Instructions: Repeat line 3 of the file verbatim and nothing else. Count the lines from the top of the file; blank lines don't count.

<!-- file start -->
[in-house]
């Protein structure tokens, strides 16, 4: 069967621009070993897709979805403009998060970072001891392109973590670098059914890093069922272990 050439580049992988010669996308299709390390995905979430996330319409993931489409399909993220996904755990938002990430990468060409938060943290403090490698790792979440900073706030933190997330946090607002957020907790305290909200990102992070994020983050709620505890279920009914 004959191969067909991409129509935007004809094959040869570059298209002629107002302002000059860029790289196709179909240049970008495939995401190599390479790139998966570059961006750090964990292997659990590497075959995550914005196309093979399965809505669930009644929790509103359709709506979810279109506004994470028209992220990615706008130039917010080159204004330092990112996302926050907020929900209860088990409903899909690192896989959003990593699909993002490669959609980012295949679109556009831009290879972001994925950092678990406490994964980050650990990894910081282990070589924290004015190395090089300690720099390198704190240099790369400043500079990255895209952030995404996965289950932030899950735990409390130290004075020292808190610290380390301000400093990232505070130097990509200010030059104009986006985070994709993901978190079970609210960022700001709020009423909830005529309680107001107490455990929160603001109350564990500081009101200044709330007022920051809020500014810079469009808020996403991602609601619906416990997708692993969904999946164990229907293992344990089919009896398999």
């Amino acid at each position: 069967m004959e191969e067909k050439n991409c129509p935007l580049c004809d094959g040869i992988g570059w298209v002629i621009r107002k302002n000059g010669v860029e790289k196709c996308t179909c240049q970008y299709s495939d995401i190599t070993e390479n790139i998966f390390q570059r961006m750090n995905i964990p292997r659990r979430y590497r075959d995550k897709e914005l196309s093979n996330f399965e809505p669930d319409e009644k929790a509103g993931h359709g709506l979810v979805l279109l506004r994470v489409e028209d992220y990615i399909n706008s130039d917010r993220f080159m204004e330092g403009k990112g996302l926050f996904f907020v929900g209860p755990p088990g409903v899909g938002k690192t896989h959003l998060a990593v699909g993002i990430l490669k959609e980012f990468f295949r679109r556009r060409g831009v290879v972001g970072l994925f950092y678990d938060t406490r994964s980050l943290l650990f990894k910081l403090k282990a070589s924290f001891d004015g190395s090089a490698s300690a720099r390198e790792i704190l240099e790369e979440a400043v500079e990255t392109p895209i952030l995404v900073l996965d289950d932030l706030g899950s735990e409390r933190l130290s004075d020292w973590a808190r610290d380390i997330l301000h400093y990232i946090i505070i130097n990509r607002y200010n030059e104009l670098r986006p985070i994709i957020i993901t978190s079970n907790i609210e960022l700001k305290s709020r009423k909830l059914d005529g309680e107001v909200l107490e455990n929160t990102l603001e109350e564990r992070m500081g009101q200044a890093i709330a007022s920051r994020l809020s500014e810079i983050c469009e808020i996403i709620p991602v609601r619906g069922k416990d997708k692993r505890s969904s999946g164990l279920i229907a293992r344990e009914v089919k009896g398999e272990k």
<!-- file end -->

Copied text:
């Amino acid at each position: 069967m004959e191969e067909k050439n991409c129509p935007l580049c004809d094959g040869i992988g570059w298209v002629i621009r107002k302002n000059g010669v860029e790289k196709c996308t179909c240049q970008y299709s495939d995401i190599t070993e390479n790139i998966f390390q570059r961006m750090n995905i964990p292997r659990r979430y590497r075959d995550k897709e914005l196309s093979n996330f399965e809505p669930d319409e009644k929790a509103g993931h359709g709506l979810v979805l279109l506004r994470v489409e028209d992220y990615i399909n706008s130039d917010r993220f080159m204004e330092g403009k990112g996302l926050f996904f907020v929900g209860p755990p088990g409903v899909g938002k690192t896989h959003l998060a990593v699909g993002i990430l490669k959609e980012f990468f295949r679109r556009r060409g831009v290879v972001g970072l994925f950092y678990d938060t406490r994964s980050l943290l650990f990894k910081l403090k282990a070589s924290f001891d004015g190395s090089a490698s300690a720099r390198e790792i704190l240099e790369e979440a400043v500079e990255t392109p895209i952030l995404v900073l996965d289950d932030l706030g899950s735990e409390r933190l130290s004075d020292w973590a808190r610290d380390i997330l301000h400093y990232i946090i505070i130097n990509r607002y200010n030059e104009l670098r986006p985070i994709i957020i993901t978190s079970n907790i609210e960022l700001k305290s709020r009423k909830l059914d005529g309680e107001v909200l107490e455990n929160t990102l603001e109350e564990r992070m500081g009101q200044a890093i709330a007022s920051r994020l809020s500014e810079i983050c469009e808020i996403i709620p991602v609601r619906g069922k416990d997708k692993r505890s969904s999946g164990l279920i229907a293992r344990e009914v089919k009896g398999e272990k």